University-run English language programmes fear that the US Department of Homeland Security may require them to apply for separate specialised accreditation or lose their ability to enrol students from abroad, reports The Chronicle of Higher Education.
In a bulletin recently sent to colleges and language schools, and in communications with individual institutions, the Student and Exchange Visitor Program (SEVP) has said that both stand-alone and college language programmes must produce evidence of their accreditation during certification reviews, or risk being booted from the system. SEVP is the arm of the Homeland Security Department that oversees the student-visa system and ensures that institutions and their international students are in compliance with the law.
Under a 2010 law, independent language schools are now required to have, or to show they are in the process of applying for, accreditation in order to be approved to admit foreign students.
But campus programmes believe they are exempt from the spot accreditation checks that verify the schools’ compliance; they say they qualify to be part of the visa system because they are units of institutions with regional or national accreditation. While two groups, the Accrediting Council for Continuing Education and Training and the Commission on English Language Program Accreditation, specifically evaluate and approve language programmes, many university-run intensive English programmes are not individually accredited but are certified through institutional accreditation.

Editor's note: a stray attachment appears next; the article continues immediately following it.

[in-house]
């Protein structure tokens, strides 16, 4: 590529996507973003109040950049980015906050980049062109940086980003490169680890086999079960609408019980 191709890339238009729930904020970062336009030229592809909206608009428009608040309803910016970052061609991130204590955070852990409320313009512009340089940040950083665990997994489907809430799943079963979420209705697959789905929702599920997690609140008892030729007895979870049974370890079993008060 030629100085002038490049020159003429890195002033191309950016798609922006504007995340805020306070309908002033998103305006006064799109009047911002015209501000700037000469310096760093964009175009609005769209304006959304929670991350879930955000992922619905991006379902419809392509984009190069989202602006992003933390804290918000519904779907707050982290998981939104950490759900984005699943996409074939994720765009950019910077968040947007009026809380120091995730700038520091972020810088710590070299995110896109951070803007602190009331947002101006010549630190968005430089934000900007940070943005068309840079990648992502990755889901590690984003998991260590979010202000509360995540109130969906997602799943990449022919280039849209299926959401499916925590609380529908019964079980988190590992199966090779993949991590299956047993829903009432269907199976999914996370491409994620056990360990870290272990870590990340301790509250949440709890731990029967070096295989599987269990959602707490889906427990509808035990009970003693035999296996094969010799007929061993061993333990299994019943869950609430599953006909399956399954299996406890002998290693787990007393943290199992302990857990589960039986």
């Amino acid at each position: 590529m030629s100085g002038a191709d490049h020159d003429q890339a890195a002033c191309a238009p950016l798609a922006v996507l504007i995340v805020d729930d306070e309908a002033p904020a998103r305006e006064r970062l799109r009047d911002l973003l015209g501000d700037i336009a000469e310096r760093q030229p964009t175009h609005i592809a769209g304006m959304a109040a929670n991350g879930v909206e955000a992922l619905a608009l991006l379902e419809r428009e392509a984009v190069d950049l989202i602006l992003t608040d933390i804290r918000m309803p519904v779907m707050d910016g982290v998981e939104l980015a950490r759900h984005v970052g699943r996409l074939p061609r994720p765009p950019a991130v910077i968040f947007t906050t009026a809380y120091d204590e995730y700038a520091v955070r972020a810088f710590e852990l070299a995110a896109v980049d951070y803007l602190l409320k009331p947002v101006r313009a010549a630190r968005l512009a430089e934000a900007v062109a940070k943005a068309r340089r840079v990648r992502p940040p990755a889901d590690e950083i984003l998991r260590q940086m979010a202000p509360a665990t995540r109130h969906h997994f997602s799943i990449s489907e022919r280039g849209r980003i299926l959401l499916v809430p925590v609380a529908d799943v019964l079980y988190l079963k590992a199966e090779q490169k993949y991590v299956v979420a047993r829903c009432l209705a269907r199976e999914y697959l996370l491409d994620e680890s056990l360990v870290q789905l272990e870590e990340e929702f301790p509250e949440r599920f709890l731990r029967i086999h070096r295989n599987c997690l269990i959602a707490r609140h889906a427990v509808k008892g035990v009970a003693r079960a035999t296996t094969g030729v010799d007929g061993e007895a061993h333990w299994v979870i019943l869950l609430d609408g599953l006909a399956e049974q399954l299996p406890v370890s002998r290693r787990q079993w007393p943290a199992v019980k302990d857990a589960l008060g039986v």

International education groups, many of which supported the 2010 law as a way to crack down on fraud, contend that SEVP is misinterpreting the measure. They’re taken aback, they say, to suddenly be asked to produce evidence of accreditation when they are part of institutions in good standing. And they point to the legislative record, noting that the law’s sponsors differentiate between individually accredited programmes and those covered by institutional certification.